Erin O’Toole faces her first Conservative caucus vote

Politics Insider for October 5, 2021: Conservative Caucus Day; a liberal disappointment; and a federal vaccine mandate, maybe

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O’Toole confronts his MPs: Conservative MPs are meeting today for their first caucus meeting since the recent elections, which should give everyone a better sense of Erin O’Toole immediate future. An important issue on their agenda, and what a pity that it happens behind closed doors, is the vote on the Reform Law, which the caucus could use, theoretically, to oust its leader. CTV has the story.

Whine and dine: the Star‘s Stephanie levitz opinion polls in the caucus and he does not find any incipient revolt, but he does find some complaints.

Meanwhile, as the caucus is briefed on Tuesday, O’Toole’s campaign team will hold a post-election briefing for members of the Albany Club, where the perceived agents of power of the conservative movement like wine, whining and dinner. The fear that the party is becoming more indebted to members of that club than to its own grassroots is an issue that has nagged for months, and some say it reflects the fact that O’Toole never spent much time in the club. secondary bench of the party.

Very sorry: There is an interesting comment on the attitude of the prime minister. whereabouts the weekend, starting with a fun column of Maclean’s own Marie danielle smith imagining Trudeau’s latest apology.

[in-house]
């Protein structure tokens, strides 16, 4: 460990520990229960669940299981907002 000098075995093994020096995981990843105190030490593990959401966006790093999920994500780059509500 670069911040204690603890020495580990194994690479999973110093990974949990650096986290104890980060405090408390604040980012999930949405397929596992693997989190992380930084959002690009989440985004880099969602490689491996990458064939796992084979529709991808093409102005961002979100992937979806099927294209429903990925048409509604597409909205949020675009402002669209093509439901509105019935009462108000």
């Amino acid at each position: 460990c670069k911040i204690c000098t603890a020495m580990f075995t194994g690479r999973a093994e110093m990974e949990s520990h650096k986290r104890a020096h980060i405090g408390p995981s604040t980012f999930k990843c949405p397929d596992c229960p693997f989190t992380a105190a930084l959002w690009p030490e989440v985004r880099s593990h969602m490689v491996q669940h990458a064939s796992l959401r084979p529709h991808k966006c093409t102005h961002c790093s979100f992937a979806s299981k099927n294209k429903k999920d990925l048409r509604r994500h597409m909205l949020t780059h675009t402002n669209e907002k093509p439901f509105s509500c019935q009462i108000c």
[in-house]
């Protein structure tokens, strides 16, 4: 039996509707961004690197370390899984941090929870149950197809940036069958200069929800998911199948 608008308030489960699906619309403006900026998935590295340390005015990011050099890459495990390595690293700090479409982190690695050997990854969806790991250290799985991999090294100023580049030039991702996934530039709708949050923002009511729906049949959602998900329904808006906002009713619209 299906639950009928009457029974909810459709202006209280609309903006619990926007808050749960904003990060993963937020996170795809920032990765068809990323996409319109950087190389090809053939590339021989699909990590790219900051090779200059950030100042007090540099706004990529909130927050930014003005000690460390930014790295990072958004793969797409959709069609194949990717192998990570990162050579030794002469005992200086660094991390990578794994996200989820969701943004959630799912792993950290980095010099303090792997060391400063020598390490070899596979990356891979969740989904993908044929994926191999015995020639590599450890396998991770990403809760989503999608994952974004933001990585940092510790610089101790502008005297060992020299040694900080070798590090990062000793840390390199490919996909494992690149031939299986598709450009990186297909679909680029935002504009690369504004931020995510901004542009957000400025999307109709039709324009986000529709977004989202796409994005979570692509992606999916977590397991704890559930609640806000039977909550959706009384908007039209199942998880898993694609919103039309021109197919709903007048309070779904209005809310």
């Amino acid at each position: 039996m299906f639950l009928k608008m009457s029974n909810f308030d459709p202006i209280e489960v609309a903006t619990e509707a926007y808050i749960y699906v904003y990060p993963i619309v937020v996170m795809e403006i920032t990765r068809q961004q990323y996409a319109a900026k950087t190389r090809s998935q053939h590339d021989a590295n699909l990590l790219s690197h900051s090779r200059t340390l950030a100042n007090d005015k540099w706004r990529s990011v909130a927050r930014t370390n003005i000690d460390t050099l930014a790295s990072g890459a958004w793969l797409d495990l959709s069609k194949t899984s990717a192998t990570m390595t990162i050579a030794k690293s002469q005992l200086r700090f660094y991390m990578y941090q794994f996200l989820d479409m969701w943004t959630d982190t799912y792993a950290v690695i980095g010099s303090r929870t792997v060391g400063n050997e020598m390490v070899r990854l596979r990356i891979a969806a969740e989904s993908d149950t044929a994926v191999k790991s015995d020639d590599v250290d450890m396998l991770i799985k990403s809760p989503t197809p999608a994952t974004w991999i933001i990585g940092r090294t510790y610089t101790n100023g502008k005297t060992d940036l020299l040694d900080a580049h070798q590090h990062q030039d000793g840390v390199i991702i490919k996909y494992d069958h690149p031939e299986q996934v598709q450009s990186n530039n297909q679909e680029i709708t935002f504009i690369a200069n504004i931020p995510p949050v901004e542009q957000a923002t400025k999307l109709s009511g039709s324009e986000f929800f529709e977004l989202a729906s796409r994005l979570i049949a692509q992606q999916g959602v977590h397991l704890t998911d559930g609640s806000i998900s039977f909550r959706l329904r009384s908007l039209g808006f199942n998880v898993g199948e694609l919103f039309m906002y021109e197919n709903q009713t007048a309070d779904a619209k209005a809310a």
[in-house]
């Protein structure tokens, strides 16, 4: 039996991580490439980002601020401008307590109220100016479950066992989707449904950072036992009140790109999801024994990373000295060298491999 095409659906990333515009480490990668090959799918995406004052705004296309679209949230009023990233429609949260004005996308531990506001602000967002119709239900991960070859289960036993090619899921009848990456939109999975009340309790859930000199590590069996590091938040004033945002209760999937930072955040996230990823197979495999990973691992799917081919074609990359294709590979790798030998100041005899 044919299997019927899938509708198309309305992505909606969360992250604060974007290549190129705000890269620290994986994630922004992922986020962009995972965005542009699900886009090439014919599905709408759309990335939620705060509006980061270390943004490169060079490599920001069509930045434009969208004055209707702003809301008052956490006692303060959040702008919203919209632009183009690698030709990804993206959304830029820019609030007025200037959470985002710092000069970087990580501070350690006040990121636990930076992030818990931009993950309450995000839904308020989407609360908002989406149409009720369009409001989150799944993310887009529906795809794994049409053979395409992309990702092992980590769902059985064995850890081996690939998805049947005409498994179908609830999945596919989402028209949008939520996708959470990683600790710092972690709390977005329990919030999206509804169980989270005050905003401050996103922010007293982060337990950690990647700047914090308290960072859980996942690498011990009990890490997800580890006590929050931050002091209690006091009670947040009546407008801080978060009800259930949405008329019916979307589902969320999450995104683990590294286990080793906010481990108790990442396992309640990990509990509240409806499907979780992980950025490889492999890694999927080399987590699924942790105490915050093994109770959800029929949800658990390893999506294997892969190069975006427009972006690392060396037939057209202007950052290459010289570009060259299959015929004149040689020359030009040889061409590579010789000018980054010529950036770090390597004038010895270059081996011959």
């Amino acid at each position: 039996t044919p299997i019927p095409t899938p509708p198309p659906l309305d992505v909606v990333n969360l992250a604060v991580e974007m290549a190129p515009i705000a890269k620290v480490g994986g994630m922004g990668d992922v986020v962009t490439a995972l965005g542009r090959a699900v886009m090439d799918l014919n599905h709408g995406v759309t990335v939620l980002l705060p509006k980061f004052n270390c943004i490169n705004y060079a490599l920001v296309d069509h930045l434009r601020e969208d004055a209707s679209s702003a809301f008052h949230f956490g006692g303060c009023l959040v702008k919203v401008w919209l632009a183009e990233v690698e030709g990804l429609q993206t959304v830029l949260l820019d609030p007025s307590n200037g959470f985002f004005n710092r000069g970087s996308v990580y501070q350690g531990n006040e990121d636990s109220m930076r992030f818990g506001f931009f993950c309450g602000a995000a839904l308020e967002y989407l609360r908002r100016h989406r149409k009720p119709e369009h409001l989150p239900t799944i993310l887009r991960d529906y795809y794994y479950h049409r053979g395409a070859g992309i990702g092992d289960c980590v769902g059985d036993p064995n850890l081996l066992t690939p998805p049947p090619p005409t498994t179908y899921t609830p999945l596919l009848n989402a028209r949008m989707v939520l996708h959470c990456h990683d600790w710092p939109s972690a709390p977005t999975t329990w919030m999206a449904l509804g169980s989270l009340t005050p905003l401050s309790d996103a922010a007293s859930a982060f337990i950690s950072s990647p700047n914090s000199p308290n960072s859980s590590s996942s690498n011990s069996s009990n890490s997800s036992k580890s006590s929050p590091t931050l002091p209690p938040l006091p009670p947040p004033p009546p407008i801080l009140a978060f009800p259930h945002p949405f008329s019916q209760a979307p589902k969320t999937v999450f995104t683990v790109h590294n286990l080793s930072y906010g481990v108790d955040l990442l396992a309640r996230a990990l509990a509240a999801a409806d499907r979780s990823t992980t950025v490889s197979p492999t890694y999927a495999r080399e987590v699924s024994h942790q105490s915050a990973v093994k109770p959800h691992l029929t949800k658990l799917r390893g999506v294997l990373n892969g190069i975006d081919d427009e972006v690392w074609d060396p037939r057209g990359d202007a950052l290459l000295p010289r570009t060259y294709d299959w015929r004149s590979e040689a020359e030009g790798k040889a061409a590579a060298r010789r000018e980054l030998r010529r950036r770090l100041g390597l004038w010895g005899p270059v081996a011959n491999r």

I’m sorry I created a federal holiday for reconciliation and then I went and spent part of it on vacation. I’m sorry I didn’t go to Kelowna instead. I am sorry that my itinerary said that I would be in “private meetings” in Ottawa and did not mention my flight to Tofino. I am especially sorry that this stay has attracted national attention. Because, cough, fish wrap, cough, we all should have focused on reconciliation. So my regret, most of all, is that you took advantage of my trip instead of spending the day silently reflecting. The thing is, I keep saying “I’m sorry” over and over and over again. But what makes me sadder is how my apologies never seem to satisfy you. Even when I use all the correct words.

Non-negotiable: At Mail, Colby cosh have a interesting rumination about how we think about politicians and elections. He also imagines what Trudeau could say to voters, if he were honest.

“I was in an uncomfortable position because I promised my unfortunate wife and innocent children that we would have a getaway as soon as the rigorous and exhausting election campaign was over. We did not see the problem over time soon enough and, as you can imagine, I have long since exhausted the supply of excuses that even a prime minister can offer his family. This was not negotiable, and I trust that all husbands will understand my situation.. “

Amazing vacuum cleaner: In CTV, Don martin write that The prime minister’s absence from the reconciliation ceremonies suggests that all is not well in his operation.

Such a staggering void of common political sense at the top of this government’s expanding staff pyramid can only be caused by one of three things. Or your advisers have had a case of programming blindness and communications incompetence during the third term. Or the prime minister was warned about the brutal optics of flying straight over residential school cemeteries to get to some of the best beaches for surfing, and chose to ignore them anyway. Or your staff is too scared to put a red flag on even the most jarring oversight of a super-sensitive file that already requires every word of every statement to be scrutinized by a dozen bureaucrats.